• Fiona McIntosh: Voyager Author of the Month

    Fiona McIntosh was born and raised in Sussex in the UK, but also spent early childhood years in West Africa. She left a PR career in London to travel and settled in Australia in 1980. She has since roamed the world working for her own travel publishing company, which she runs with her husband. She lives in Adelaide with her husband and twin sons. Her website is at www.fionamcintosh.com.

    Her latest book, The Scrivener's Tale, is a stand-alone and takes us back to the world of Morgravia from her very first series, The Quickening:


    About The Scrivener's Tale:

    In the bookshops and cafes of present-day Paris, ex-psychologist Gabe Figaret is trying to put his shattered life back together. When another doctor, Reynard, asks him to help with a delusional female patient, Gabe is reluctant... until he meets her. At first Gabe thinks the woman, Angelina, is merely terrified of Reynard, but he quickly discovers she is not quite what she seems.

    As his relationship with Angelina deepens, Gabe's life in Paris becomes increasingly unstable. He senses a presence watching and following every move he makes, and yet he finds Angelina increasingly irresistible.

    When Angelina tells Gabe he must kill her and flee to a place she calls Morgravia, he is horrified. But then Angelina shows him that the cathedral he has dreamt about since childhood is real and exists in Morgravia.

    A special 10th Anniversary edition of her first fantasy book, Myrren's Gift, will be released in December!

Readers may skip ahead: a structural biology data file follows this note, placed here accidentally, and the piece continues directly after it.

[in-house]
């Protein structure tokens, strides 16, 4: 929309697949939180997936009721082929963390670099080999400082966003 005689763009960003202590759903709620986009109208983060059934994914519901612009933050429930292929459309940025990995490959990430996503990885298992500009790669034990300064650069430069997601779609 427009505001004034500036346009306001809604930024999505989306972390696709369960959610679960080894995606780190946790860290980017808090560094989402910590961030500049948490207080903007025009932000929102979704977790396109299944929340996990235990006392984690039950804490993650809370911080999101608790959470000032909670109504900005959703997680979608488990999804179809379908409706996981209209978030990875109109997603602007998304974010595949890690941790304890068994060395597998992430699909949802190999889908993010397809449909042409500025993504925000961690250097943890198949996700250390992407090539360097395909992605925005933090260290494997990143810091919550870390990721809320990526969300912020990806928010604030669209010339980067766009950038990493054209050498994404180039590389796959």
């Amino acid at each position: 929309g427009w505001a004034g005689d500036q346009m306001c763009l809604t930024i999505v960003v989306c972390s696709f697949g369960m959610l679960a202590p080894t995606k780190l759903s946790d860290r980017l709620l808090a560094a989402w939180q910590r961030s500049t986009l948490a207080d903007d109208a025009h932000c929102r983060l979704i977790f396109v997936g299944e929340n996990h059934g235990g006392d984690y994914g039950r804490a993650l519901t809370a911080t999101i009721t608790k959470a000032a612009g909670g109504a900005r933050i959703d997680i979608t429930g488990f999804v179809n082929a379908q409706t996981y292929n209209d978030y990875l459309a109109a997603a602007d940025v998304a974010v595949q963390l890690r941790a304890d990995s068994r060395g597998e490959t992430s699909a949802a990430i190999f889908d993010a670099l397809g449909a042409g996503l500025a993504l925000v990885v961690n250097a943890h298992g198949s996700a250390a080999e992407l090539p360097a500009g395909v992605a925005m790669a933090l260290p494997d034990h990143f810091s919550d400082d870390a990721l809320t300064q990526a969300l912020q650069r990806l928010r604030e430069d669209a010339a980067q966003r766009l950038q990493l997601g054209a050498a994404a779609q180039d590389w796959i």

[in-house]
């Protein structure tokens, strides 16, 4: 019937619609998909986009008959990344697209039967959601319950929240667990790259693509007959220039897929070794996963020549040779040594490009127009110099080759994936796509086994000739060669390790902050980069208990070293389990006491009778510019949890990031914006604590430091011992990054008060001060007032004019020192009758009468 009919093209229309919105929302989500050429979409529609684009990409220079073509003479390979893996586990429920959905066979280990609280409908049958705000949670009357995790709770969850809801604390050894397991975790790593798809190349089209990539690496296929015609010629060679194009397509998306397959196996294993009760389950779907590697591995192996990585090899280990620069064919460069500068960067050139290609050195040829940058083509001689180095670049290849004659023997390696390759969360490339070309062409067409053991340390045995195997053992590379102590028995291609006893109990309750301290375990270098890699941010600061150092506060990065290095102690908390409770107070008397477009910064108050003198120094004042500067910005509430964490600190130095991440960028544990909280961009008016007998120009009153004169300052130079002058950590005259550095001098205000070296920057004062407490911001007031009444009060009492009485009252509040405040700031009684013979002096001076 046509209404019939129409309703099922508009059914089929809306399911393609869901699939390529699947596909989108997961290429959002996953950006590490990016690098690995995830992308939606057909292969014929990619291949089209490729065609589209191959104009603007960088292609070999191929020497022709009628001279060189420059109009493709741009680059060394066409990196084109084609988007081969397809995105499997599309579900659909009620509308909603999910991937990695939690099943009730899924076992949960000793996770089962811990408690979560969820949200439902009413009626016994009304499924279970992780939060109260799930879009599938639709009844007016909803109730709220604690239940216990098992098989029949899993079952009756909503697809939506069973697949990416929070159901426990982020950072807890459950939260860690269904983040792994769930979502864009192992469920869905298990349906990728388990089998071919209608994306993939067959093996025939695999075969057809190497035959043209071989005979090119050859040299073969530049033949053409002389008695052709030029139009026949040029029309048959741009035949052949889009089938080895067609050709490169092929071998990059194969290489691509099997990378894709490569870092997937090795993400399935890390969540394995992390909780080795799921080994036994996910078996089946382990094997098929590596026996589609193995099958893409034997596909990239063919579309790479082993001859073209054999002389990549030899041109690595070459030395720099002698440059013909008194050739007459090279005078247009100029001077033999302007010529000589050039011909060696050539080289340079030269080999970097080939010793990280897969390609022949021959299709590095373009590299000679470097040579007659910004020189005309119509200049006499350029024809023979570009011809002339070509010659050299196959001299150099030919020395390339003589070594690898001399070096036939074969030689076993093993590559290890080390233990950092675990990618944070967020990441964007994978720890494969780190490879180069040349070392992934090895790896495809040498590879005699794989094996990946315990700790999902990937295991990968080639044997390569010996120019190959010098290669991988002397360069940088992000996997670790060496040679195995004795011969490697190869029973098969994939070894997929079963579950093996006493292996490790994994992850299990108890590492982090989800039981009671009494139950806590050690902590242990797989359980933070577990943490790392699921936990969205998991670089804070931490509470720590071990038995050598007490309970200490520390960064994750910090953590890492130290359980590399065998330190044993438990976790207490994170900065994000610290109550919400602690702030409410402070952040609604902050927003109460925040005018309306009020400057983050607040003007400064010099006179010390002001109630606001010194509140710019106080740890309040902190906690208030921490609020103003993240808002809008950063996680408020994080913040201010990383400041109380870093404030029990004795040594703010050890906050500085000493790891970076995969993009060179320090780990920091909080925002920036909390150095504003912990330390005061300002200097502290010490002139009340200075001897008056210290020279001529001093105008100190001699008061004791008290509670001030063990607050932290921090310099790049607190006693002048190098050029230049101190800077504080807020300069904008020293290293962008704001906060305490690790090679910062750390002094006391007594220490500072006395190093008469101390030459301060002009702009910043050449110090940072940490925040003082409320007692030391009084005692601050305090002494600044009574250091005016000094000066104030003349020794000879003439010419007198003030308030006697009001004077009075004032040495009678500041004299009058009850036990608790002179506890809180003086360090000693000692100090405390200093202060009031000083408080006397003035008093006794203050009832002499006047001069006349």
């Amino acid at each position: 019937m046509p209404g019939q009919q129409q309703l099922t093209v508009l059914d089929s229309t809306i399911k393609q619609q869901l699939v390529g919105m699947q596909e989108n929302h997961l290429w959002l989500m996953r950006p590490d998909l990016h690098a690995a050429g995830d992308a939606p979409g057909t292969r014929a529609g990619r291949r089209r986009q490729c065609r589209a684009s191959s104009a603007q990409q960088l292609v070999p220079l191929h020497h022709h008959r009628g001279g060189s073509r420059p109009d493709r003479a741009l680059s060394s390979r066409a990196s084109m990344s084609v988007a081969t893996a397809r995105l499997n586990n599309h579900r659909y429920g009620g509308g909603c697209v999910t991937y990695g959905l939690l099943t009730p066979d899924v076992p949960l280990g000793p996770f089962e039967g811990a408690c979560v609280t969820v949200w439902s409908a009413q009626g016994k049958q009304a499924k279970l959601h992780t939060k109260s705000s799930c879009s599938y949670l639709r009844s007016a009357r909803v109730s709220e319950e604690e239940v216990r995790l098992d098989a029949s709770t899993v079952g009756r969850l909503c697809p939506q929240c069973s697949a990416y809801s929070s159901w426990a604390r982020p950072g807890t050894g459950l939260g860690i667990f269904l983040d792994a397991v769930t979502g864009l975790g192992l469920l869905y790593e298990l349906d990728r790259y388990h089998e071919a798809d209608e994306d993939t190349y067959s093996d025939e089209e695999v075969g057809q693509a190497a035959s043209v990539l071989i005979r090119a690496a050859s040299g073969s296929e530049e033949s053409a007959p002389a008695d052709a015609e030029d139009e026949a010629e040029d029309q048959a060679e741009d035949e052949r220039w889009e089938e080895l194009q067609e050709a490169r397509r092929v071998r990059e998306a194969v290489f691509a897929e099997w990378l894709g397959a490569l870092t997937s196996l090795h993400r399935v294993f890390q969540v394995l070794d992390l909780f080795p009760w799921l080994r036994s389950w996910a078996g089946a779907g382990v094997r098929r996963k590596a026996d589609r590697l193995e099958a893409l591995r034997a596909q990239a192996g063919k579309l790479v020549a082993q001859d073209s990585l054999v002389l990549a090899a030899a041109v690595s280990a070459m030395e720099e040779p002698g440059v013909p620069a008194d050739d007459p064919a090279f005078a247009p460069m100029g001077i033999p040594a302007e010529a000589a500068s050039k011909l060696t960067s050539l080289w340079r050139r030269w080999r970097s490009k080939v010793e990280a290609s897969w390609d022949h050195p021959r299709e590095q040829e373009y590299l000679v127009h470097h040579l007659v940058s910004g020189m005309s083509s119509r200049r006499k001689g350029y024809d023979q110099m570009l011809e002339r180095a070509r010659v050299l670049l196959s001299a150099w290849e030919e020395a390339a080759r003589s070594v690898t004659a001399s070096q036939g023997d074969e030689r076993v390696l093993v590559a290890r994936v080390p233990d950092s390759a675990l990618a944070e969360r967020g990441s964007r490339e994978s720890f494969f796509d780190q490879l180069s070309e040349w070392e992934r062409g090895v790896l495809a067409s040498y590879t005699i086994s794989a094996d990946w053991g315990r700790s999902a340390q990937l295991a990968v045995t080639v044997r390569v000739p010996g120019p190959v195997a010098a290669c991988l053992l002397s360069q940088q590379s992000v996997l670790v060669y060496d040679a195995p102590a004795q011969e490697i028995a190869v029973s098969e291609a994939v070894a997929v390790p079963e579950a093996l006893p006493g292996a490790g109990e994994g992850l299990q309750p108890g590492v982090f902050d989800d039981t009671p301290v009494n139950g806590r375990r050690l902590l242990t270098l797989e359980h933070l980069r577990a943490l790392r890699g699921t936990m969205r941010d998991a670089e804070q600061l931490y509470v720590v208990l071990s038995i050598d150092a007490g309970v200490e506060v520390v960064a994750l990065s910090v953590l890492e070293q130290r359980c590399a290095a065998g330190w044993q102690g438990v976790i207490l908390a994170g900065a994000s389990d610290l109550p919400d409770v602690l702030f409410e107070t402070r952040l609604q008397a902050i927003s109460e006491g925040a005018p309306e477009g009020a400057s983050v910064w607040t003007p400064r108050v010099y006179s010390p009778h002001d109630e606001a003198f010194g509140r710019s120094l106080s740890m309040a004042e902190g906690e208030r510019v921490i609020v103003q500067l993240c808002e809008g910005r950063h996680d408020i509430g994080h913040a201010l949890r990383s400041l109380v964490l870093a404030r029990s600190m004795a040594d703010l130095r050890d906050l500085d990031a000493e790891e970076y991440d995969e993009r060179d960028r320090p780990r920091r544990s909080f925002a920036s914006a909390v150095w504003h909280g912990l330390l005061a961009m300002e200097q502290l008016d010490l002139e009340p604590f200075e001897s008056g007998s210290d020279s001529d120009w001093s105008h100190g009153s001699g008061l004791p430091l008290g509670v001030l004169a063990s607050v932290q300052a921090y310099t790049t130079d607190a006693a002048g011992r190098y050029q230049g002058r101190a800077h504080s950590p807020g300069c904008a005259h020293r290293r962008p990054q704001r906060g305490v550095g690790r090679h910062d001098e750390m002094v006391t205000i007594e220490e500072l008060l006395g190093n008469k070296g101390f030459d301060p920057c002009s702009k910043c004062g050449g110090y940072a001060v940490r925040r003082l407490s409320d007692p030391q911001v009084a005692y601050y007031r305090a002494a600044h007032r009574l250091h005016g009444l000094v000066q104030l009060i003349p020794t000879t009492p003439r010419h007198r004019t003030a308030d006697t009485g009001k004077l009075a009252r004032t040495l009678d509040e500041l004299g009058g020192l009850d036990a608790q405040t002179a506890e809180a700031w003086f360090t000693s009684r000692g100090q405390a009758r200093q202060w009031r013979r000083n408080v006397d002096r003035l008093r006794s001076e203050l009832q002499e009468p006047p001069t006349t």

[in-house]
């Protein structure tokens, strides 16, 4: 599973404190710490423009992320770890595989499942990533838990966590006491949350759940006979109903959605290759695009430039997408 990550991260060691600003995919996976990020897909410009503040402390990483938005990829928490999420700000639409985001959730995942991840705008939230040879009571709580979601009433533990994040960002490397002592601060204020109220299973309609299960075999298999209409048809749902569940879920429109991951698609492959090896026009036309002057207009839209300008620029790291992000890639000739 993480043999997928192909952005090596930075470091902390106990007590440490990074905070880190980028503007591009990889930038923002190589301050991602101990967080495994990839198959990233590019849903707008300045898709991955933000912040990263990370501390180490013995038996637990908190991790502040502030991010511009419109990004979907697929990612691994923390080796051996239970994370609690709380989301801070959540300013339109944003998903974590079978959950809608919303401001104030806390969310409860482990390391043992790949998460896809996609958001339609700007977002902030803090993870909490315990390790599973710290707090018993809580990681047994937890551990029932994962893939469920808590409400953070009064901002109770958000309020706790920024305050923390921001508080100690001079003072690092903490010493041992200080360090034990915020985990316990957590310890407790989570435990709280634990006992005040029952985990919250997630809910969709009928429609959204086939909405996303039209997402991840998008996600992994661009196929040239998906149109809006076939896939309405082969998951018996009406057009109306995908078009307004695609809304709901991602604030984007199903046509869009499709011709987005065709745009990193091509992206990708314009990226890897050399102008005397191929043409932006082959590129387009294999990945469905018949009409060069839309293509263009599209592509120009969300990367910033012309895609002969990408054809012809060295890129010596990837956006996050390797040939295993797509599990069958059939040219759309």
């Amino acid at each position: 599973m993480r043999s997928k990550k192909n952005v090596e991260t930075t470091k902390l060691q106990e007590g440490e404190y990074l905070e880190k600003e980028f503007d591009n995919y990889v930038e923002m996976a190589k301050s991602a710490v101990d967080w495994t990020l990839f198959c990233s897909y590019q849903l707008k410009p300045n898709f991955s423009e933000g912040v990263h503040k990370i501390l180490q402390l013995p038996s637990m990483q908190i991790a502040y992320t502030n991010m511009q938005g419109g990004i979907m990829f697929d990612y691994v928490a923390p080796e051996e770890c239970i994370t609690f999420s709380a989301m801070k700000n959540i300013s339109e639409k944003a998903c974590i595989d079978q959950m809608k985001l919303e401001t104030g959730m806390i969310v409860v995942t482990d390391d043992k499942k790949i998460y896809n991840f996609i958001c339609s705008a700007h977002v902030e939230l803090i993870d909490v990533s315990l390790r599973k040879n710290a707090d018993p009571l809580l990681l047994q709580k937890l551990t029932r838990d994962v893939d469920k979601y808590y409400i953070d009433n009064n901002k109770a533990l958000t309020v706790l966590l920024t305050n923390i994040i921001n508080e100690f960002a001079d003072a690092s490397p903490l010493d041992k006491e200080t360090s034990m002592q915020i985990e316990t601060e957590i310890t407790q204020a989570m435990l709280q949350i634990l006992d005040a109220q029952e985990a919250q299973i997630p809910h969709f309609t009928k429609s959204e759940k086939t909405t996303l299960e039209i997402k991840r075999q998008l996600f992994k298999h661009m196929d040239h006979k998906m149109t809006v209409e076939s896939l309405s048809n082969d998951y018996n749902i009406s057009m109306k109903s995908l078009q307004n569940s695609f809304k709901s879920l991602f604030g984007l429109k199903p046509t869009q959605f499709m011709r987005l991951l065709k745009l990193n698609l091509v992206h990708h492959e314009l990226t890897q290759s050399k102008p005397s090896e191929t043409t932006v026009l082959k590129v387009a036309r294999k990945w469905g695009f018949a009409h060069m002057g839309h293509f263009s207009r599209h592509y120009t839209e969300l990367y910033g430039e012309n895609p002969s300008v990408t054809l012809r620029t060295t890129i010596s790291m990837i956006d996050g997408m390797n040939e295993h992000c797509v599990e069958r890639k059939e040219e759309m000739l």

National Bookshop Day and a fantasy author’s guide to reviving the bookshop.

When he’s not writing awesome fantasy epics, our Voyager author of the Month Duncan Lay is a journalist and masthead chief at the Sunday Telegraph. Last Sunday his article entitled “The Death of the Bookshop?” and his own editorial column appeared and  it makes for a great read ( not surprisingly!) For those struggling to understand the changes in the book marketplace and the role of ebooks, Duncan’s article, and those he interviews, could help explain them.

In his accompanying column (the header of which is on the right) he suggests a few key things to keep bookshops alive, most essential of which is to simply foster in children a love of reading.

This Saturday 11th August is National Bookshop Day and many bookshops around the country are celebrating with local authors coming for signings or other special events, so put it in your calendar and be sure to head down to your local store and support them by buying a book!

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One Response

  1. I love bookshops. I hate the thought that they might just stop existing one day; buying things online is so much less enjoyable somehow. Anyway, it doesn’t get you out of the house, does it?

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